Intisar Abioto – Black Art/ists Gathering
Intisar Abioto calls herself “an explorer-artist working across photography, dance and writing.” Since she moved to Portland as a young adult with her family, she’s been creatively highlighting and documenting the contributions and talents of Black Oregonians.
A prolific cross-disciplinary artist, some of her projects have included “Black Portlanders,” a photo essay and blog, the “In-Between,” a public art series of artwork on utility poles and “Sugar Lee”, an installation and solo performance.
Abioto was recently awarded a significant grant from Oregon Community Foundation’s Creative Heights Initiative to create Black Art/ists Gathering, a three-day retreat for Black artists, curators and arts administrators in Oregon.
In this podcast we’ll hear more about:
–The Black Art/ists Gathering slated for 2023
–Portland Black History such as the Historic Billy Webb Elks Lodge that was nearly destroyed by fire in 2019.
–Her upcoming exhibits such as Black Exteriors, Black Interiors, Opacity of Performance for Takahiro Yamamoto, public art such as the Black Portland Art & Placemaking Initiative featuring the work of photographer/activist Richard Brown and a collaboration for Bobby Fouther‘s Culture+Trauma+Healing exhibit,
— Abioto’s passion to document the Black community.
“I think with any story, like once you get like the whiff or the tale of a story, you wanna know when you dig deeper and you broaden deeper. It’s just a human story. I think if I had ended up somewhere else, I would still be doing this because it, it very much comes from like a community-based love and seeking of Black life and living and fantasy and dreams. That energy kind of got rooted down into Portland and somehow this specific place…Even the Black Portlanders is a Black diasporic story. Like we’re not just from here where there’s a, a flow of and full and forward, like flocks, you know, like, like a murmuration of those Starling birds…”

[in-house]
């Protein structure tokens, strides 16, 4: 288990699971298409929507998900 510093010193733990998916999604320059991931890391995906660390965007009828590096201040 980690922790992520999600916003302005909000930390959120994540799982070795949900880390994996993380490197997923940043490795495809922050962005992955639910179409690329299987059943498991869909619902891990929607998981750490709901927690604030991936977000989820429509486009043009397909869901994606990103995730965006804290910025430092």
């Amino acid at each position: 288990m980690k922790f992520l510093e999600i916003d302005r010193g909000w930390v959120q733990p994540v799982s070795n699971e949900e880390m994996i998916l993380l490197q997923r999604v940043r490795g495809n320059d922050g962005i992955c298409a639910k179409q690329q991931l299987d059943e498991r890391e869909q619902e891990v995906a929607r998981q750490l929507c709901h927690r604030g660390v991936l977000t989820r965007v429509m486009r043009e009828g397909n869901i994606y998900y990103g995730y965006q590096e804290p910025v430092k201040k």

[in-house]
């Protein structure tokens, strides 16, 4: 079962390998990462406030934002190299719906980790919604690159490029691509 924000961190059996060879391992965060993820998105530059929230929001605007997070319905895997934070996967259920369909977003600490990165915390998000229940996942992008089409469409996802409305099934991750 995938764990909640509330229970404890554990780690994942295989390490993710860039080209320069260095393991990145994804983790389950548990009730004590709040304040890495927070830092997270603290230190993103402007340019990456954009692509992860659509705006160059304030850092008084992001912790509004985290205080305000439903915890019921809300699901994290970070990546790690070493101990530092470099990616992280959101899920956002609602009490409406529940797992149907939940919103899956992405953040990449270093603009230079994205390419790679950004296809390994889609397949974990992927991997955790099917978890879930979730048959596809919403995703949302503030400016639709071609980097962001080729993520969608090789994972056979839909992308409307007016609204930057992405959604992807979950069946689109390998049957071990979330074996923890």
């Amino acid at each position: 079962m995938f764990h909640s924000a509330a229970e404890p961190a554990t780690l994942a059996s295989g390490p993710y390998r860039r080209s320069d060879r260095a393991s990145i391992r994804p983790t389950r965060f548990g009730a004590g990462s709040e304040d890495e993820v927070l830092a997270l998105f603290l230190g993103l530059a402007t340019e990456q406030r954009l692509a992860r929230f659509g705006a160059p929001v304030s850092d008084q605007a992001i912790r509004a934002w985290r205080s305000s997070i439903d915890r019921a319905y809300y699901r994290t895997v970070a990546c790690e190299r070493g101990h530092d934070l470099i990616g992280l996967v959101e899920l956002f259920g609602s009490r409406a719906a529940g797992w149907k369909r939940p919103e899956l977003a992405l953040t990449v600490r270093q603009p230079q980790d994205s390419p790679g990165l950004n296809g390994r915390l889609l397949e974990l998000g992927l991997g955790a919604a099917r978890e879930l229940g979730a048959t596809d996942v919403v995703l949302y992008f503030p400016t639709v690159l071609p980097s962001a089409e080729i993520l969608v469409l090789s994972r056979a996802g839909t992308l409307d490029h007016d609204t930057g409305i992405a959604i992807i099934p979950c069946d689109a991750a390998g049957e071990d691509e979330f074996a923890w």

More about Intisar Abioto:
Abioto (b. Memphis, TN. 1986) is an artist working across photography, dance, and writing. Moving from the visionary and embodied root of Blackgirl Southern cross-temporal cross-modal storytelling ways, her works refer to the living breath/breadth of people of African descent against the expanse of their storied, geographic, and imaginative landscapes. Working in long-form projects that encompass the visual, folkloric, documentary, and performing arts, she has produced The People Could Fly Project, The Black Portlanders, and The Black. Co-created with her four artist sisters, The People Could Fly Project, was a 200,000-mile flying arts expedition exploring realities of flight and freedom within the African diasporic myth of the flying African and Virginia Hamilton’s award-winning book, The People Could Fly.
Abioto is the recipient of a 2018 Oregon Humanities Emerging Journalists, Community Stories Fellowship for which she began a continuing body of research on the history of artists of African descent in Oregon. She has performed and/or exhibited at Ori Gallery, Portland Art Museum, Duplex Gallery, Photographic Center Northwest, African American Museum in Philadelphia, Poetry Press Week, Design Week Portland, Spelman College, Powell’s City of Books, University of Oregon White Box Gallery, Portland State University, Reed College, and Zilkha Gallery among others. Selected for an Art in the Governor’s Office solo exhibition in 2019 she exhibited and performed with nine Oregon-based Black artists against the inner expanse of the Oregon State Capitol building in Salem OR. She is a recipient of the 2019 Women of Excellence in the Arts Award from the Portland Alumnae Chapter of Delta Sigma Theta Sorority, Inc and a 2020 Lilla Jewel Award for Womxn Artists from the Seeding Justice Foundation. Her publication Black Portlands documents interviews with Black Portlanders alongside her photographs. She was a contributing photographer to MFON: Women Photographers of the African Diaspora (2017) and her photographs illustrated the Urban League of Portland’s State of Black Oregon 2015. With the five women artists in her family, she is the co-founder of Studio Abioto, a multivalent creative arts studio.